The third and weakest episode in Delaney's Last Apprentice series takes narrator Tom Ward, his secretive master Old Gregory and canny young witch Alice to winter quarters on bleak Anglezarke Moor where, thanks to massive contrivances, they survive encounters with three blood-sucking witches, a boggart or two and a necromancer out to raise one of the old gods. Along with offering supernatural threats that are both fewer and less dangerous than in previous volumes, Delaney injects his plot with artificial peril by repeatedly having his protagonists inexplicably lie or refuse to impart important information to one another. He then sets up the climax with a cruel deception that is not only ludicrously complicated, but out of character for the gruff but fundamentally decent Gregory, and closes with Tom's newly widowed mother showing him chests of magic secrets that he's forbidden to open for several months. Arrasmith's dark chapter-head illustrations and appended "notebook" pages add atmosphere but not vitality to this limp, overlong outing. (Fantasy. 11-13)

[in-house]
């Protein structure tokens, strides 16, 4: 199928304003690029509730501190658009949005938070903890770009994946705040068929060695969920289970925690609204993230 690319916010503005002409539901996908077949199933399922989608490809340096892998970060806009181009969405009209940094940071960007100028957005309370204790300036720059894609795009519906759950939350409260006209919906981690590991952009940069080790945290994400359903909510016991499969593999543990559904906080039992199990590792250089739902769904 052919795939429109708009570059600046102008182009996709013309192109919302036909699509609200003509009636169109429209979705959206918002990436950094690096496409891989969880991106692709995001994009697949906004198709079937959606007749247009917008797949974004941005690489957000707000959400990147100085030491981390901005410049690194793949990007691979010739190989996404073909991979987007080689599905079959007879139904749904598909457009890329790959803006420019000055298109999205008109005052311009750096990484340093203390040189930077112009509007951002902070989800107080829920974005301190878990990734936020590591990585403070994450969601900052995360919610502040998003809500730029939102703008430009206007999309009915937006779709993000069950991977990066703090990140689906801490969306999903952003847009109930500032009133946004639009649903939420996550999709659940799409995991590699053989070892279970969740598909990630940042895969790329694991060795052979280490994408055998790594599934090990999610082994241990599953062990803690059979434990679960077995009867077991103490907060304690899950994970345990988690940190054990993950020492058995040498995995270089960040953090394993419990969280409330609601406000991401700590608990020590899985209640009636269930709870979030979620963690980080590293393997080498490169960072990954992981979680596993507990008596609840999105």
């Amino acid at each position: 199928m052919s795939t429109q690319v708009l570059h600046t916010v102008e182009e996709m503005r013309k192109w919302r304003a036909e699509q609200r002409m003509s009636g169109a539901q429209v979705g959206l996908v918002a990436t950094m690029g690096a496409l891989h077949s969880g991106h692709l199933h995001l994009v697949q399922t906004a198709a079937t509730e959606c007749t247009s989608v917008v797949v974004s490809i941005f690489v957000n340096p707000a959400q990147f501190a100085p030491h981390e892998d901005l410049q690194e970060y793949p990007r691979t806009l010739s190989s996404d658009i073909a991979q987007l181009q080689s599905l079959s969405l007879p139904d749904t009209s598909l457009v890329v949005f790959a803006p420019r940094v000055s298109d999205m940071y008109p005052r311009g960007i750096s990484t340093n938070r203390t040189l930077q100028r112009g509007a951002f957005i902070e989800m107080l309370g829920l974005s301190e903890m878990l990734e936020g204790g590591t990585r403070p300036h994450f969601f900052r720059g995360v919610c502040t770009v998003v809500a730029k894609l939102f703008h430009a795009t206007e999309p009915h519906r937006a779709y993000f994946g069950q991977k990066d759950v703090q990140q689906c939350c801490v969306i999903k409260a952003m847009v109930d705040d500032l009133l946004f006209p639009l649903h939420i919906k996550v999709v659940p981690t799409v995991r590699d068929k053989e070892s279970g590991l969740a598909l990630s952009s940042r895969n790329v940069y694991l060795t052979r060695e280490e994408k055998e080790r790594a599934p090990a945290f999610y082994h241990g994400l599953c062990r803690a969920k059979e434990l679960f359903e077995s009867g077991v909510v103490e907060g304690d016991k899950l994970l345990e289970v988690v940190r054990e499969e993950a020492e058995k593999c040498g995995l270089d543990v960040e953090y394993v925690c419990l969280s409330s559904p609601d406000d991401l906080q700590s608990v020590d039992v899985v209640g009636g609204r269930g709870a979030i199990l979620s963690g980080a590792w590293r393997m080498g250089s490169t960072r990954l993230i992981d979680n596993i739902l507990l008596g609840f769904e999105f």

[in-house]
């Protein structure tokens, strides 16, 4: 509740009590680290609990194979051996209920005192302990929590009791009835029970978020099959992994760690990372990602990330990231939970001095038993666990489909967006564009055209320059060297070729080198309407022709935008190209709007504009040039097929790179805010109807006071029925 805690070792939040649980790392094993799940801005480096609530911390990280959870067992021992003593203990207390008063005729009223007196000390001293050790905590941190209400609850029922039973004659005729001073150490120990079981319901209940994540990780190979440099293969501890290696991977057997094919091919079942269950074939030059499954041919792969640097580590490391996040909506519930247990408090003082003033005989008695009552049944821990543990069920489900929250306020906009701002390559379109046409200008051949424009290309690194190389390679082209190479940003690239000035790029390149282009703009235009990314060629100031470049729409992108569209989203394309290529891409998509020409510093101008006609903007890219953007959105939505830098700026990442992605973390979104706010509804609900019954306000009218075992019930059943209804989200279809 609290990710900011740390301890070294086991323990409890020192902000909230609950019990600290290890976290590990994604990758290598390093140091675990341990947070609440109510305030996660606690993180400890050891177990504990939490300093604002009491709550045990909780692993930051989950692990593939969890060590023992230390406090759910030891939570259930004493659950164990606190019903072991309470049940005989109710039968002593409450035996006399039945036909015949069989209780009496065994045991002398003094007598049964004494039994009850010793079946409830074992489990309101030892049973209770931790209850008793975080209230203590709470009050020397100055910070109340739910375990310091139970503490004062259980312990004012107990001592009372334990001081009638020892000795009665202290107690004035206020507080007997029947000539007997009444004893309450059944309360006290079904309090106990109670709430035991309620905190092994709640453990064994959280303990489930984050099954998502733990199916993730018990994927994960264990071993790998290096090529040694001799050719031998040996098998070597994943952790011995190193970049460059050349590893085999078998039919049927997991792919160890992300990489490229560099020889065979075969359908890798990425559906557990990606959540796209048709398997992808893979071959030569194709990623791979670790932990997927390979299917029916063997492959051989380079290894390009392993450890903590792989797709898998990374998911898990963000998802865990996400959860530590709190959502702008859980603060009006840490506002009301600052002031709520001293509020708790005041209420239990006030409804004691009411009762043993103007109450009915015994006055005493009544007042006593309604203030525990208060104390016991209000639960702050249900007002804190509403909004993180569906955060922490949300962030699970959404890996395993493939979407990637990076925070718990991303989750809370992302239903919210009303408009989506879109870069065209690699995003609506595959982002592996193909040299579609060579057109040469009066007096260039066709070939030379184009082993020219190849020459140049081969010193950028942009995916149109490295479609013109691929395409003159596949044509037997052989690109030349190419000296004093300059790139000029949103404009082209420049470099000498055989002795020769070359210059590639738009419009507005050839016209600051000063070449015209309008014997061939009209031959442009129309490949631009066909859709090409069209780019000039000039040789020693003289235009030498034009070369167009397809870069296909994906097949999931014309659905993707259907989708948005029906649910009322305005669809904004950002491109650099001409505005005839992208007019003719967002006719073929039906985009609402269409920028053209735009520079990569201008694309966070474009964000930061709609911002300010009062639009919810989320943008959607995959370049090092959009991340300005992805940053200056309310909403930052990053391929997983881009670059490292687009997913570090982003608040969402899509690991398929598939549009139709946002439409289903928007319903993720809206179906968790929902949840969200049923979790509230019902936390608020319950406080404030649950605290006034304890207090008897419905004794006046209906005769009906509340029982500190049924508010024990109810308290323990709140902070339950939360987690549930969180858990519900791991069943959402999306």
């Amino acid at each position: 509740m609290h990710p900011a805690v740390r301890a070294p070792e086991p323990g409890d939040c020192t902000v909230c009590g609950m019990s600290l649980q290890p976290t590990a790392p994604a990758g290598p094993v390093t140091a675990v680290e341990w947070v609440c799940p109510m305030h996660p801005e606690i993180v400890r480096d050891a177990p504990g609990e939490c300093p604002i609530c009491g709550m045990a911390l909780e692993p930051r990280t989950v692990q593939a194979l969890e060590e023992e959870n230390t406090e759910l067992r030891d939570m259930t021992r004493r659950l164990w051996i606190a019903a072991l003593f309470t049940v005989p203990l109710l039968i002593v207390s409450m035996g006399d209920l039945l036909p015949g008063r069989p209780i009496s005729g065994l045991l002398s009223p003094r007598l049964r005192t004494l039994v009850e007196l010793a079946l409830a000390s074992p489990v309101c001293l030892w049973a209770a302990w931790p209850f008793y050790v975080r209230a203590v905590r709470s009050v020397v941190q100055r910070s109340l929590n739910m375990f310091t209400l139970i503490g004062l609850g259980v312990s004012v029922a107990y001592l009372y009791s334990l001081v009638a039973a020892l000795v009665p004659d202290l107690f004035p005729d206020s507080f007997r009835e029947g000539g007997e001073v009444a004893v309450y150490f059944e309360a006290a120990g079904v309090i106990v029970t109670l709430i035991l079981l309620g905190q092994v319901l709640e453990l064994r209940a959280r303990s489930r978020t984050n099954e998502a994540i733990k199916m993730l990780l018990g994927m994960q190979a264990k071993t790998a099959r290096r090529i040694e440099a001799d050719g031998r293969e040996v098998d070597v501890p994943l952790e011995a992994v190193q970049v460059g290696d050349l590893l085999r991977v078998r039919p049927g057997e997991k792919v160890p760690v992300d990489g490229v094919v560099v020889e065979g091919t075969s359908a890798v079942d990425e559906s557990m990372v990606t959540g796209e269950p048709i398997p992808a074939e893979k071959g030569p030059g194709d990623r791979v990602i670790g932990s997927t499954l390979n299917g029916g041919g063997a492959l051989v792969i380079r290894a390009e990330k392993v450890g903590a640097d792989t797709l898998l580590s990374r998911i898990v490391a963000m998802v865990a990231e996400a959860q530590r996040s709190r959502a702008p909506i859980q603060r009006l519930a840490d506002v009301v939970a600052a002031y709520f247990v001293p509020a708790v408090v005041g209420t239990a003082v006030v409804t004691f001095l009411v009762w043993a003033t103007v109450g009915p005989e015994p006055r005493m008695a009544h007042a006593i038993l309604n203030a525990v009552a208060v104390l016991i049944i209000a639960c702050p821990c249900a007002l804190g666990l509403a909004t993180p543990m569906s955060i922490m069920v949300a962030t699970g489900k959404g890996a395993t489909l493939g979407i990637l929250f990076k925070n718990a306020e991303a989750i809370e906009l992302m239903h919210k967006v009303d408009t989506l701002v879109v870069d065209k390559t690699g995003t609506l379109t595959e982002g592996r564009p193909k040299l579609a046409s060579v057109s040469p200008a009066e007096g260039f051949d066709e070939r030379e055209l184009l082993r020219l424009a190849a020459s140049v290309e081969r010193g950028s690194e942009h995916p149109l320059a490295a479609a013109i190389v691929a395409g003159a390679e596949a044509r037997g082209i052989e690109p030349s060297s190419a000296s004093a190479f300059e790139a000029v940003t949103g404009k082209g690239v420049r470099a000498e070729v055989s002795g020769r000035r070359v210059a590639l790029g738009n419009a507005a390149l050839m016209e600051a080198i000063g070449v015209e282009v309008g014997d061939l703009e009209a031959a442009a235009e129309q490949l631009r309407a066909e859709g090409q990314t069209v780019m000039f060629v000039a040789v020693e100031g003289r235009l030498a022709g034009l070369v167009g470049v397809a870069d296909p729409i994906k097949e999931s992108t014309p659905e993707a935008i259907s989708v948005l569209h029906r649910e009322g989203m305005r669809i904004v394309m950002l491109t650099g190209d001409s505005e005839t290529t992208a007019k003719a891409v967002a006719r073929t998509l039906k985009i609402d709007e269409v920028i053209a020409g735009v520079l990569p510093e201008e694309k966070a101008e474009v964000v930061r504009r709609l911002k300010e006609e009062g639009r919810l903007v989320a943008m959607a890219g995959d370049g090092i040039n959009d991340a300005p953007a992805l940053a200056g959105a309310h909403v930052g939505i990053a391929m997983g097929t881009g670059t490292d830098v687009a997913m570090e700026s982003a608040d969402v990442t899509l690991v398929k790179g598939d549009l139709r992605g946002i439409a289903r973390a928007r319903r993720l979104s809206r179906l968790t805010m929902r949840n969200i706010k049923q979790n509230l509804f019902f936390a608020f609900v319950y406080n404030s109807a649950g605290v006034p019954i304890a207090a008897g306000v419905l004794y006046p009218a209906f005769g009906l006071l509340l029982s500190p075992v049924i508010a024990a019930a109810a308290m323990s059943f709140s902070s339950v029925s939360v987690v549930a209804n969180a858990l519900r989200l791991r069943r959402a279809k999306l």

Read an Excerpt
The Last Apprentice: Night of the Soul Stealer
By Joseph Delaney
HarperCollins Publishers, Inc. Copyright © 2007 Joseph Delaney
All right reserved.
An Unexpected Visitor
It was a cold, dark November night, and Alice and I were sitting by the kitchen fire with my master, the Spook. The weather had been getting steadily colder, and I knew that any day now the Spook would decide it was time to set off for his "winter house" on the bleak moor of Anglezarke.
I was in no rush to go. I'd only been the Spook's apprentice since the spring and had never seen the Anglezarke house, but my curiosity certainly wasn't getting the better of me. I was warm and comfortable here in Chipenden, and that's where I'd rather have spent the winter.